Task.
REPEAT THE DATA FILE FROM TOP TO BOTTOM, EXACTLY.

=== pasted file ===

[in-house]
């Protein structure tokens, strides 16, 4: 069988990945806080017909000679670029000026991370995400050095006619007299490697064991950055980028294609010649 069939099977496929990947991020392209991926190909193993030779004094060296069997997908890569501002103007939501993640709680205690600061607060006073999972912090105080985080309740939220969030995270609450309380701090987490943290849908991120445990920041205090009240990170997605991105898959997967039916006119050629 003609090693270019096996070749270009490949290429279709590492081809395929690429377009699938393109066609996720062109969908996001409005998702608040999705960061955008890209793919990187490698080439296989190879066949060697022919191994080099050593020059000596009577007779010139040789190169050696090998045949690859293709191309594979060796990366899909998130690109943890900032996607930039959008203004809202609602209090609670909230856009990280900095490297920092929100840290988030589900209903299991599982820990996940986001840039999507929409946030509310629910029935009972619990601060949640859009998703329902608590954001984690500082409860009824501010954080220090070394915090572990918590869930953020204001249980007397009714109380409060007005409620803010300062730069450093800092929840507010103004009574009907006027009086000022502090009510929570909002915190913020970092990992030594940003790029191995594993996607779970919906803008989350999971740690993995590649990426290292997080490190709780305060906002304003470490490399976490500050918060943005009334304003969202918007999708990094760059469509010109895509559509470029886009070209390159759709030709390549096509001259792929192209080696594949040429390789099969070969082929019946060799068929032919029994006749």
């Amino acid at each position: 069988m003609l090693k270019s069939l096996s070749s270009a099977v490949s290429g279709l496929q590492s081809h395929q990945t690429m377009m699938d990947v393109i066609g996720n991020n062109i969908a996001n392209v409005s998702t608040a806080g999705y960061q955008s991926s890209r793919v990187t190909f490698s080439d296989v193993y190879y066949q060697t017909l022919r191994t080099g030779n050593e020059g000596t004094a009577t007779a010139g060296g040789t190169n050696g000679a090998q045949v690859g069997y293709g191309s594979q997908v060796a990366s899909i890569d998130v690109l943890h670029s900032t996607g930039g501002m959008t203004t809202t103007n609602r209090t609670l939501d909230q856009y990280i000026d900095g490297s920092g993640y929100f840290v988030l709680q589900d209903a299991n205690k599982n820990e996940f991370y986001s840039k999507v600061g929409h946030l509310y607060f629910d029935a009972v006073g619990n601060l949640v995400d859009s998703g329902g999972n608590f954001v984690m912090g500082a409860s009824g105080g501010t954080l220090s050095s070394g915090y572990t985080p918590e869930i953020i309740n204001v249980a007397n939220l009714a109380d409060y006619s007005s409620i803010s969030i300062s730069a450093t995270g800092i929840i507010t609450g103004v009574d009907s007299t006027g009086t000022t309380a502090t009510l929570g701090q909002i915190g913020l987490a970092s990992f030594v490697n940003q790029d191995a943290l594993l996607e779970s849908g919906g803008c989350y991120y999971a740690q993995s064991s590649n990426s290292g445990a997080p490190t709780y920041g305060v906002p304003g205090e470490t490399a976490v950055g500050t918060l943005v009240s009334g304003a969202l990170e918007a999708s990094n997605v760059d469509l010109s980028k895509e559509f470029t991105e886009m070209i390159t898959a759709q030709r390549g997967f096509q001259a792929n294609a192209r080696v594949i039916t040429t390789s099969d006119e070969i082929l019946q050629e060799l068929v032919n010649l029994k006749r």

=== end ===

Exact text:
[in-house]
């Protein structure tokens, strides 16, 4: 069988990945806080017909000679670029000026991370995400050095006619007299490697064991950055980028294609010649 069939099977496929990947991020392209991926190909193993030779004094060296069997997908890569501002103007939501993640709680205690600061607060006073999972912090105080985080309740939220969030995270609450309380701090987490943290849908991120445990920041205090009240990170997605991105898959997967039916006119050629 003609090693270019096996070749270009490949290429279709590492081809395929690429377009699938393109066609996720062109969908996001409005998702608040999705960061955008890209793919990187490698080439296989190879066949060697022919191994080099050593020059000596009577007779010139040789190169050696090998045949690859293709191309594979060796990366899909998130690109943890900032996607930039959008203004809202609602209090609670909230856009990280900095490297920092929100840290988030589900209903299991599982820990996940986001840039999507929409946030509310629910029935009972619990601060949640859009998703329902608590954001984690500082409860009824501010954080220090070394915090572990918590869930953020204001249980007397009714109380409060007005409620803010300062730069450093800092929840507010103004009574009907006027009086000022502090009510929570909002915190913020970092990992030594940003790029191995594993996607779970919906803008989350999971740690993995590649990426290292997080490190709780305060906002304003470490490399976490500050918060943005009334304003969202918007999708990094760059469509010109895509559509470029886009070209390159759709030709390549096509001259792929192209080696594949040429390789099969070969082929019946060799068929032919029994006749």
């Amino acid at each position: 069988m003609l090693k270019s069939l096996s070749s270009a099977v490949s290429g279709l496929q590492s081809h395929q990945t690429m377009m699938d990947v393109i066609g996720n991020n062109i969908a996001n392209v409005s998702t608040a806080g999705y960061q955008s991926s890209r793919v990187t190909f490698s080439d296989v193993y190879y066949q060697t017909l022919r191994t080099g030779n050593e020059g000596t004094a009577t007779a010139g060296g040789t190169n050696g000679a090998q045949v690859g069997y293709g191309s594979q997908v060796a990366s899909i890569d998130v690109l943890h670029s900032t996607g930039g501002m959008t203004t809202t103007n609602r209090t609670l939501d909230q856009y990280i000026d900095g490297s920092g993640y929100f840290v988030l709680q589900d209903a299991n205690k599982n820990e996940f991370y986001s840039k999507v600061g929409h946030l509310y607060f629910d029935a009972v006073g619990n601060l949640v995400d859009s998703g329902g999972n608590f954001v984690m912090g500082a409860s009824g105080g501010t954080l220090s050095s070394g915090y572990t985080p918590e869930i953020i309740n204001v249980a007397n939220l009714a109380d409060y006619s007005s409620i803010s969030i300062s730069a450093t995270g800092i929840i507010t609450g103004v009574d009907s007299t006027g009086t000022t309380a502090t009510l929570g701090q909002i915190g913020l987490a970092s990992f030594v490697n940003q790029d191995a943290l594993l996607e779970s849908g919906g803008c989350y991120y999971a740690q993995s064991s590649n990426s290292g445990a997080p490190t709780y920041g305060v906002p304003g205090e470490t490399a976490v950055g500050t918060l943005v009240s009334g304003a969202l990170e918007a999708s990094n997605v760059d469509l010109s980028k895509e559509f470029t991105e886009m070209i390159t898959a759709q030709r390549g997967f096509q001259a792929n294609a192209r080696v594949i039916t040429t390789s099969d006119e070969i082929l019946q050629e060799l068929v032919n010649l029994k006749r």